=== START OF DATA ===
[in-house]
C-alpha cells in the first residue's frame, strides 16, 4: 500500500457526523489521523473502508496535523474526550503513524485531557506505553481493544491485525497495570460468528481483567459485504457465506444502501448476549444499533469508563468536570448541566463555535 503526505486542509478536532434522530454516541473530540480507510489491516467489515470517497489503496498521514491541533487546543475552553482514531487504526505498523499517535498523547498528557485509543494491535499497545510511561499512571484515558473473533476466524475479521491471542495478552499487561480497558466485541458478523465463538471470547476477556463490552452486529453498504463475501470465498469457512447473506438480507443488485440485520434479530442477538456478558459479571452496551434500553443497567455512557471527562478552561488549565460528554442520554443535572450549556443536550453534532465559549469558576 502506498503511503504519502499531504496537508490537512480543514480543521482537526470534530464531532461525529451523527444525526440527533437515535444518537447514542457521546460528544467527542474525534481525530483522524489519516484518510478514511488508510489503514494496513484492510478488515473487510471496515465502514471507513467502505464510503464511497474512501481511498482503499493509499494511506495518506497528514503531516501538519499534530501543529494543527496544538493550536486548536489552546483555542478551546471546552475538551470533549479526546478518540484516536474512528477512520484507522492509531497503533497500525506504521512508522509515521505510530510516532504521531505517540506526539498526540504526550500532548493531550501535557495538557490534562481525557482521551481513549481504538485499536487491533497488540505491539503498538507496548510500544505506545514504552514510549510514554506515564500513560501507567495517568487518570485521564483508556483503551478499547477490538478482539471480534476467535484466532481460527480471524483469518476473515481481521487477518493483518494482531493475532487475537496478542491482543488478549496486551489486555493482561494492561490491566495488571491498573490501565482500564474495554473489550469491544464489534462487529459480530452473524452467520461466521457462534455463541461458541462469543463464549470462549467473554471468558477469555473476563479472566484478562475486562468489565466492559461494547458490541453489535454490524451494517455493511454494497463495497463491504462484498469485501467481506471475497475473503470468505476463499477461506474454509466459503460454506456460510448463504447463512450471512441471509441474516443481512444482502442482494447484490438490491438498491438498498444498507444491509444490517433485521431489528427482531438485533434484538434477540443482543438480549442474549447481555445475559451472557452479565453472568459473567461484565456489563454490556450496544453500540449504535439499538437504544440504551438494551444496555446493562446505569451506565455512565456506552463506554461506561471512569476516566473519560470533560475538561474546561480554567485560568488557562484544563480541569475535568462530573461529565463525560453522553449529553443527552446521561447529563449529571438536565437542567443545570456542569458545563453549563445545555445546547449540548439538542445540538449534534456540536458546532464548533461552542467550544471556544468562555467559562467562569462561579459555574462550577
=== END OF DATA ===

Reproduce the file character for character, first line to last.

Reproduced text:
[in-house]
C-alpha cells in the first residue's frame, strides 16, 4: 500500500457526523489521523473502508496535523474526550503513524485531557506505553481493544491485525497495570460468528481483567459485504457465506444502501448476549444499533469508563468536570448541566463555535 503526505486542509478536532434522530454516541473530540480507510489491516467489515470517497489503496498521514491541533487546543475552553482514531487504526505498523499517535498523547498528557485509543494491535499497545510511561499512571484515558473473533476466524475479521491471542495478552499487561480497558466485541458478523465463538471470547476477556463490552452486529453498504463475501470465498469457512447473506438480507443488485440485520434479530442477538456478558459479571452496551434500553443497567455512557471527562478552561488549565460528554442520554443535572450549556443536550453534532465559549469558576 502506498503511503504519502499531504496537508490537512480543514480543521482537526470534530464531532461525529451523527444525526440527533437515535444518537447514542457521546460528544467527542474525534481525530483522524489519516484518510478514511488508510489503514494496513484492510478488515473487510471496515465502514471507513467502505464510503464511497474512501481511498482503499493509499494511506495518506497528514503531516501538519499534530501543529494543527496544538493550536486548536489552546483555542478551546471546552475538551470533549479526546478518540484516536474512528477512520484507522492509531497503533497500525506504521512508522509515521505510530510516532504521531505517540506526539498526540504526550500532548493531550501535557495538557490534562481525557482521551481513549481504538485499536487491533497488540505491539503498538507496548510500544505506545514504552514510549510514554506515564500513560501507567495517568487518570485521564483508556483503551478499547477490538478482539471480534476467535484466532481460527480471524483469518476473515481481521487477518493483518494482531493475532487475537496478542491482543488478549496486551489486555493482561494492561490491566495488571491498573490501565482500564474495554473489550469491544464489534462487529459480530452473524452467520461466521457462534455463541461458541462469543463464549470462549467473554471468558477469555473476563479472566484478562475486562468489565466492559461494547458490541453489535454490524451494517455493511454494497463495497463491504462484498469485501467481506471475497475473503470468505476463499477461506474454509466459503460454506456460510448463504447463512450471512441471509441474516443481512444482502442482494447484490438490491438498491438498498444498507444491509444490517433485521431489528427482531438485533434484538434477540443482543438480549442474549447481555445475559451472557452479565453472568459473567461484565456489563454490556450496544453500540449504535439499538437504544440504551438494551444496555446493562446505569451506565455512565456506552463506554461506561471512569476516566473519560470533560475538561474546561480554567485560568488557562484544563480541569475535568462530573461529565463525560453522553449529553443527552446521561447529563449529571438536565437542567443545570456542569458545563453549563445545555445546547449540548439538542445540538449534534456540536458546532464548533461552542467550544471556544468562555467559562467562569462561579459555574462550577